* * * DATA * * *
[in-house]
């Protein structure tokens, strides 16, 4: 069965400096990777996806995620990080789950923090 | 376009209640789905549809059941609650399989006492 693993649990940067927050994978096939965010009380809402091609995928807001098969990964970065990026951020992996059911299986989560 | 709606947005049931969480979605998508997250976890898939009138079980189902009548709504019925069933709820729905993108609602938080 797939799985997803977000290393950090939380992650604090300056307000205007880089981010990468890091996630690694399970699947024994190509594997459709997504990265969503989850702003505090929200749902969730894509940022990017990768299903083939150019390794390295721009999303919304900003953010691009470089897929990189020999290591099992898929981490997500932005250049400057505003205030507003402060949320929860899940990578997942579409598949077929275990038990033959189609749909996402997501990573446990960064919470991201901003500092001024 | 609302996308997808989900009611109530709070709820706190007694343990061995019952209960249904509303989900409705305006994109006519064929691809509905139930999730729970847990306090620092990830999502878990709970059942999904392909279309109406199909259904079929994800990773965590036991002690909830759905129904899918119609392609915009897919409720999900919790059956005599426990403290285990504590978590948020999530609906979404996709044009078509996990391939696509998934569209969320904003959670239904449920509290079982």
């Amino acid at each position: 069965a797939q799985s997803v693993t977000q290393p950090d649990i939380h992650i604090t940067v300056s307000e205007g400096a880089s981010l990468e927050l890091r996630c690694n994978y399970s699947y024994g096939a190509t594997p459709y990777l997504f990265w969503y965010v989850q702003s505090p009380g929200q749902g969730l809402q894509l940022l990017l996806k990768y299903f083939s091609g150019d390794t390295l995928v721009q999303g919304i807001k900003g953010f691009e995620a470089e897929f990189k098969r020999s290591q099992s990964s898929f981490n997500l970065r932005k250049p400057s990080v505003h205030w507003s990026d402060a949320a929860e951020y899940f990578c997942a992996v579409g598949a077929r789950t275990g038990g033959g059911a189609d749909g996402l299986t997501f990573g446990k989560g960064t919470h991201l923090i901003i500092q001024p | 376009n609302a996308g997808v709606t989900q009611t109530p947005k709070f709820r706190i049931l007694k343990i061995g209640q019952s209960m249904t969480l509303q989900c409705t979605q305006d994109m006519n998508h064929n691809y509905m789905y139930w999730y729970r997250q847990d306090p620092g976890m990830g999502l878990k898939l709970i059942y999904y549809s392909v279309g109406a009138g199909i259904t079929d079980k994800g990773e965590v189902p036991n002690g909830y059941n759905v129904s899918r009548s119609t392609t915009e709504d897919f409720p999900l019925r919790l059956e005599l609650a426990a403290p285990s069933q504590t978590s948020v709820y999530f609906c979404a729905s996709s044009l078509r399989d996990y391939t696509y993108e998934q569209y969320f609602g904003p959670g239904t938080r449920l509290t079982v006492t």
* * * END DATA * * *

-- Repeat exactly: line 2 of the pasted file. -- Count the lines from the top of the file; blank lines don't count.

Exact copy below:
């Protein structure tokens, strides 16, 4: 069965400096990777996806995620990080789950923090 | 376009209640789905549809059941609650399989006492 693993649990940067927050994978096939965010009380809402091609995928807001098969990964970065990026951020992996059911299986989560 | 709606947005049931969480979605998508997250976890898939009138079980189902009548709504019925069933709820729905993108609602938080 797939799985997803977000290393950090939380992650604090300056307000205007880089981010990468890091996630690694399970699947024994190509594997459709997504990265969503989850702003505090929200749902969730894509940022990017990768299903083939150019390794390295721009999303919304900003953010691009470089897929990189020999290591099992898929981490997500932005250049400057505003205030507003402060949320929860899940990578997942579409598949077929275990038990033959189609749909996402997501990573446990960064919470991201901003500092001024 | 609302996308997808989900009611109530709070709820706190007694343990061995019952209960249904509303989900409705305006994109006519064929691809509905139930999730729970847990306090620092990830999502878990709970059942999904392909279309109406199909259904079929994800990773965590036991002690909830759905129904899918119609392609915009897919409720999900919790059956005599426990403290285990504590978590948020999530609906979404996709044009078509996990391939696509998934569209969320904003959670239904449920509290079982």